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  5. "四块九毛三分。"

"四块九毛三分。"

Translation:4.93 yuan.

November 16, 2017

60 Comments


https://www.duolingo.com/profile/AlexanderB1195

I wrote "93" and it said "90 3"


https://www.duolingo.com/profile/francesco333720

I had the same problem, but nobody will write "90 3". I think 93 is correct


https://www.duolingo.com/profile/dawaltconley

Same error still. Nobody would write "90 3"


https://www.duolingo.com/profile/Kaminariteza

same here, what are they doing


https://www.duolingo.com/profile/Imnuts7

The words as in ninety three 90 3 is probably where the error originates.


https://www.duolingo.com/profile/tabthesciencebab

I'm not fluent but i feel "4.93" without 元 should have been accepted


https://www.duolingo.com/profile/BobQi

肆块玖毛叁


https://www.duolingo.com/profile/kalexchu

For anyone wondering, this comment is using the "financial" form of the numbers. These are used almost exclusively when writing cheques for anti-fraud. For example, 十 (ten) can easily be changed to 千 (thousand) with an extra stroke. Hence, 十 is instead written as 拾.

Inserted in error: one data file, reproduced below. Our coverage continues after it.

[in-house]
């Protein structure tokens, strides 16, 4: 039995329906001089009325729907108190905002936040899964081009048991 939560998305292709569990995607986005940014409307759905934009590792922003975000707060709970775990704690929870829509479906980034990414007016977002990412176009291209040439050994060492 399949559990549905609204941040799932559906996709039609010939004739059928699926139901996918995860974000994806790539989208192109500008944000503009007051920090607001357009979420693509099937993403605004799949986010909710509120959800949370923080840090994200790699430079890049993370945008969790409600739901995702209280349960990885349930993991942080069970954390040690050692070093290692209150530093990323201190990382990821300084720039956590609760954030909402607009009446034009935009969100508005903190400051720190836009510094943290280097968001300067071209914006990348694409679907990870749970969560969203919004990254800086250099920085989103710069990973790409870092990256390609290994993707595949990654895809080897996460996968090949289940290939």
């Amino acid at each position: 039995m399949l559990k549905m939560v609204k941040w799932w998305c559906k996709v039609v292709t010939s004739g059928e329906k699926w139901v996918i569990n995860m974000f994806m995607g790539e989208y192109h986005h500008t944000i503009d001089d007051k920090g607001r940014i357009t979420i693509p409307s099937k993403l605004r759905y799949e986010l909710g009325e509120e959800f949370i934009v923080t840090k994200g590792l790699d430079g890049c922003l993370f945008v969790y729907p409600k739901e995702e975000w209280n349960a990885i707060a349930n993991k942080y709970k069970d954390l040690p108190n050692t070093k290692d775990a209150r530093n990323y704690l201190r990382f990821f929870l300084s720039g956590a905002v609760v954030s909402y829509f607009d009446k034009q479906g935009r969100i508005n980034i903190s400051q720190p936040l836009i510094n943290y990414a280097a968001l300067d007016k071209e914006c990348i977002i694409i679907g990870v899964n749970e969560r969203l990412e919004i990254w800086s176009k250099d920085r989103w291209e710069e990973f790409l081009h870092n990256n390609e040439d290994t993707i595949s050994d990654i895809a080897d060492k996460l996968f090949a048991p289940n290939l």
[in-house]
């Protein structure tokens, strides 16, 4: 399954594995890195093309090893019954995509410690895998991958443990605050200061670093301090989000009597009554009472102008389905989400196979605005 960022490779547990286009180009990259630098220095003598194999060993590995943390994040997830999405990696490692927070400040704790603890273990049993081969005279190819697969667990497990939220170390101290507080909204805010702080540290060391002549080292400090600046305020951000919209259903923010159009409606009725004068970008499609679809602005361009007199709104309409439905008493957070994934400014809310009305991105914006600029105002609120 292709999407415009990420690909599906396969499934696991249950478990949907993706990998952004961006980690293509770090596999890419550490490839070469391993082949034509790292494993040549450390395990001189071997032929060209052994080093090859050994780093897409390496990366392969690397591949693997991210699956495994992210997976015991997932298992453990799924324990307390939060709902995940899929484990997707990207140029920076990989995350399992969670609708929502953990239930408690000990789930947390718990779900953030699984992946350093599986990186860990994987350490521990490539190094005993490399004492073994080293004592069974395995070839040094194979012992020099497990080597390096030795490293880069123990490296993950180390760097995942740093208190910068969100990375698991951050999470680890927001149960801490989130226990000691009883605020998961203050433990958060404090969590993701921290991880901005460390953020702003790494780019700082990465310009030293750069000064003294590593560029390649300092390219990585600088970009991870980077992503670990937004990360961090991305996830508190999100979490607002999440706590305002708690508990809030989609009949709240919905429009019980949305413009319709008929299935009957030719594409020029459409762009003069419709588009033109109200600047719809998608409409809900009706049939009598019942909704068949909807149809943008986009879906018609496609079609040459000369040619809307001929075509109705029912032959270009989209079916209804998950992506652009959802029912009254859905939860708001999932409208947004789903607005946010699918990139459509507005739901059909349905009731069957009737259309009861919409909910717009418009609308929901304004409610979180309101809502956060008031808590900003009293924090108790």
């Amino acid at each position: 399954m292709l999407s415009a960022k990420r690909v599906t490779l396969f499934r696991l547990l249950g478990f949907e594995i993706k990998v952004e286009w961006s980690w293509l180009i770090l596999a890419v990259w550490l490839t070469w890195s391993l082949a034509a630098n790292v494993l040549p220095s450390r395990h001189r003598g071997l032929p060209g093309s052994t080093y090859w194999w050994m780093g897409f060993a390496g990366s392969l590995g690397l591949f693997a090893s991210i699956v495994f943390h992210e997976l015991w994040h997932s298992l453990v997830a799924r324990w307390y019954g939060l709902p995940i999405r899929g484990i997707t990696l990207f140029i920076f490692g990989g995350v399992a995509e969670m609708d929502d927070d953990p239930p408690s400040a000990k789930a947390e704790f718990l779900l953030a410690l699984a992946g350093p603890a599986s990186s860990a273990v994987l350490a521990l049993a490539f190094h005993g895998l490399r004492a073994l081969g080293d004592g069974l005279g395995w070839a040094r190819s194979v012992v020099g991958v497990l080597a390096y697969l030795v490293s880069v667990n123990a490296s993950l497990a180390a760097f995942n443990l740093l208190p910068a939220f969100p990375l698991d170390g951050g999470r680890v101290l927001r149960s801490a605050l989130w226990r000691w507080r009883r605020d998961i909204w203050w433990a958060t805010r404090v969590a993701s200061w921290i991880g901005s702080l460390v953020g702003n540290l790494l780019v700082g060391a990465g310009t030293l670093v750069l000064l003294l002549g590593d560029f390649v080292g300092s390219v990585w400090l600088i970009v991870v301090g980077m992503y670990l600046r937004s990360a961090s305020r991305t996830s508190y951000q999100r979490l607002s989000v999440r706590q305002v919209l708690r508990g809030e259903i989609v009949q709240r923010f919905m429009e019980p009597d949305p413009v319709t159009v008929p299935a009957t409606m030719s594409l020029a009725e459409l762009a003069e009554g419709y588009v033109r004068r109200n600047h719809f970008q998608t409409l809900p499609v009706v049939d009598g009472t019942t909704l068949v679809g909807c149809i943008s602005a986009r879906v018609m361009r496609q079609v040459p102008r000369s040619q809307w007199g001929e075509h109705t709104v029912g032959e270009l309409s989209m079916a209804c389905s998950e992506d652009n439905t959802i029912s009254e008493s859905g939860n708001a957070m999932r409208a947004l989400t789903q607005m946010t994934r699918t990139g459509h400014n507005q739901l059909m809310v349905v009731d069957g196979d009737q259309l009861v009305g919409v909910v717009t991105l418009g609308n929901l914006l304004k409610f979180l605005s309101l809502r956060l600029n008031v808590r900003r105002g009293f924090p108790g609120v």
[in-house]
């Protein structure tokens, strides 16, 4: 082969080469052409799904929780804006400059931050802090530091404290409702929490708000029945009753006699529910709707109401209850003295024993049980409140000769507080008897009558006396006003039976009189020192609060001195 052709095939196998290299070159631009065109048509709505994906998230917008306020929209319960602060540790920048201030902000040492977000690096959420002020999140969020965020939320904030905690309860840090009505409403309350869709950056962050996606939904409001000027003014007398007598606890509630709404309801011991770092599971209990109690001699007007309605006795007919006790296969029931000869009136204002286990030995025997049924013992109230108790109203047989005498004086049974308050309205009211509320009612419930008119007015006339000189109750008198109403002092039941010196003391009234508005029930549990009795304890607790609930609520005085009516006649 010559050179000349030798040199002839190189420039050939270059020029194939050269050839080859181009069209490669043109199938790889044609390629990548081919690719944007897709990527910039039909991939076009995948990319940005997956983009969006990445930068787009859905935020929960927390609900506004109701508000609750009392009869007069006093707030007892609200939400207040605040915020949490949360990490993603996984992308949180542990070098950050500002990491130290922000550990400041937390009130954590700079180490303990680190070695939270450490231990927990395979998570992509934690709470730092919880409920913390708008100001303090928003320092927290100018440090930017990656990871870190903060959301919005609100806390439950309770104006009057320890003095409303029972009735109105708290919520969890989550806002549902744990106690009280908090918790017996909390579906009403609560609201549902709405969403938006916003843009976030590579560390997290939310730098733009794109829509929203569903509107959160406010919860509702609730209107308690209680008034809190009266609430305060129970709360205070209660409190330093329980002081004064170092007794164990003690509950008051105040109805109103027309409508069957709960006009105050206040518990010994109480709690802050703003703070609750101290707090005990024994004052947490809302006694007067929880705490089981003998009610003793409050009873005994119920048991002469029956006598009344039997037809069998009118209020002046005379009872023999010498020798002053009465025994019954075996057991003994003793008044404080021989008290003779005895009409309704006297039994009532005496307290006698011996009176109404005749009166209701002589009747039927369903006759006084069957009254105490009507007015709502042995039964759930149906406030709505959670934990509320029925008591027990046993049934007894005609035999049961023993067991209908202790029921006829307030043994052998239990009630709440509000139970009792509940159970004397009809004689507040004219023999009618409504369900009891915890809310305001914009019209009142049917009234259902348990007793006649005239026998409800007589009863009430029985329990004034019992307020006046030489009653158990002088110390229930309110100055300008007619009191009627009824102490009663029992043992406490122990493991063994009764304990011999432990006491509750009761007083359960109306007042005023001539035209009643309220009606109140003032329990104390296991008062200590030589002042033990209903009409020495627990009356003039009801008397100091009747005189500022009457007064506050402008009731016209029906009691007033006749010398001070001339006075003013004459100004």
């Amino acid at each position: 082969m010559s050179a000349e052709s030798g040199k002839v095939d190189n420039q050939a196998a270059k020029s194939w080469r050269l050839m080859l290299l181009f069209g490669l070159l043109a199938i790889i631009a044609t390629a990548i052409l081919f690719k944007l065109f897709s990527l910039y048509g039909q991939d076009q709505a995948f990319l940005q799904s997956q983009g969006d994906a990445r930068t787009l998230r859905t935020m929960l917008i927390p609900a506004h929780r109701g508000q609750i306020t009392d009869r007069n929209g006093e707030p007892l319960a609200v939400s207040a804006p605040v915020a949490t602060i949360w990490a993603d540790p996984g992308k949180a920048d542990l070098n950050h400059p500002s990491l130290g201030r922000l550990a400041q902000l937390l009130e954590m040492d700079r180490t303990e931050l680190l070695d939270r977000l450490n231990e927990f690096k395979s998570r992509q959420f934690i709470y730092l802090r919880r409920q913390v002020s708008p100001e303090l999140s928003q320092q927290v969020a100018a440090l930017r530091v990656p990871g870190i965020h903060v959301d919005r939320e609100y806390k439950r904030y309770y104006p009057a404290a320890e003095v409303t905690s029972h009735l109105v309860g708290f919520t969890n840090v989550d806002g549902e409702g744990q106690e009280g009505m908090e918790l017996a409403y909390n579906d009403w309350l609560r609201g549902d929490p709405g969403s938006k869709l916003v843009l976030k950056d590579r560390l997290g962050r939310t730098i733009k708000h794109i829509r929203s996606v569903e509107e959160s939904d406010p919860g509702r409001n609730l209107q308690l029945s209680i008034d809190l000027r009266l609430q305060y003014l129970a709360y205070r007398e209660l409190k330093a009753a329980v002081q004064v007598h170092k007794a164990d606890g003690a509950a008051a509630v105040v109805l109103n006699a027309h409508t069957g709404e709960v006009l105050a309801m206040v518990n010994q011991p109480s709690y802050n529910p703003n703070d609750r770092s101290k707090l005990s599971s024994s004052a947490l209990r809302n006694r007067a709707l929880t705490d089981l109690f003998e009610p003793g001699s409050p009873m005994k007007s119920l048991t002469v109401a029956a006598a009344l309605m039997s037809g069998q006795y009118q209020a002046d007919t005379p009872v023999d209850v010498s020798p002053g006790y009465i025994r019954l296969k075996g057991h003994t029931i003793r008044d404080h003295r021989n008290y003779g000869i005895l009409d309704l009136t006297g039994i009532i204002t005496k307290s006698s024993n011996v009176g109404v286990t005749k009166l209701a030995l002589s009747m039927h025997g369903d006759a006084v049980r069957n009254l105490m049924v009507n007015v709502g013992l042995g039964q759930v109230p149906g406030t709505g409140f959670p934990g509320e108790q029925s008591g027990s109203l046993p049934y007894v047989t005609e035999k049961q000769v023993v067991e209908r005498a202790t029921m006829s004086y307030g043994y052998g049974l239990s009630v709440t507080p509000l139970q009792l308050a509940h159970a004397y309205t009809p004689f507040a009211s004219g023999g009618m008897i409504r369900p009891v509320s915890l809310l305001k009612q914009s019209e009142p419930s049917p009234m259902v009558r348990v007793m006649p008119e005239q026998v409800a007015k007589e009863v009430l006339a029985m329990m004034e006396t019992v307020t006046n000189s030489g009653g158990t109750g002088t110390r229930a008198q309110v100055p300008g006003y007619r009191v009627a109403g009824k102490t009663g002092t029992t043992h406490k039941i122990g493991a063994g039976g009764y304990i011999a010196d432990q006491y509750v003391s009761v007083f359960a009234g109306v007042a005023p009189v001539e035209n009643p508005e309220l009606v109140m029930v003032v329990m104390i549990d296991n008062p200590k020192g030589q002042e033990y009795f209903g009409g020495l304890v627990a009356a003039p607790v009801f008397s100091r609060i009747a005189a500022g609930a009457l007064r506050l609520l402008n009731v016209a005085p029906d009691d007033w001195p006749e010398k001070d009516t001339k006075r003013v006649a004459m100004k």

https://www.duolingo.com/profile/ReggieMcke

Im not fluent but i live in china .i have never heard it said like this. Probably formal stuff . People say 4 钱 93 or4。93 钱. Which can be confusing haha


https://www.duolingo.com/profile/GFw17

'$4.93' was marked correct for me (without any typos even...)


https://www.duolingo.com/profile/BZH1423

That's Japanese Yen, not 元。。。


https://www.duolingo.com/profile/BZH1423

Just kidding. After I foolishly commented that, I researched it and you were correct. Oopsie.


https://www.duolingo.com/profile/Sopefan

still, 90 space 3 cents makes no sense


https://www.duolingo.com/profile/Derpyxx

these questions all have multiple answers. i know because i am chinese


https://www.duolingo.com/profile/NasuSamaruk0

Adding to what OrcaGamer mentioned about multiple answers...

If United States, then $4.93 (that reads 4 dollars and 93 cents)

It is also possible that the translation in Chinese is 四块九毛三.


https://www.duolingo.com/profile/RaymondChe491242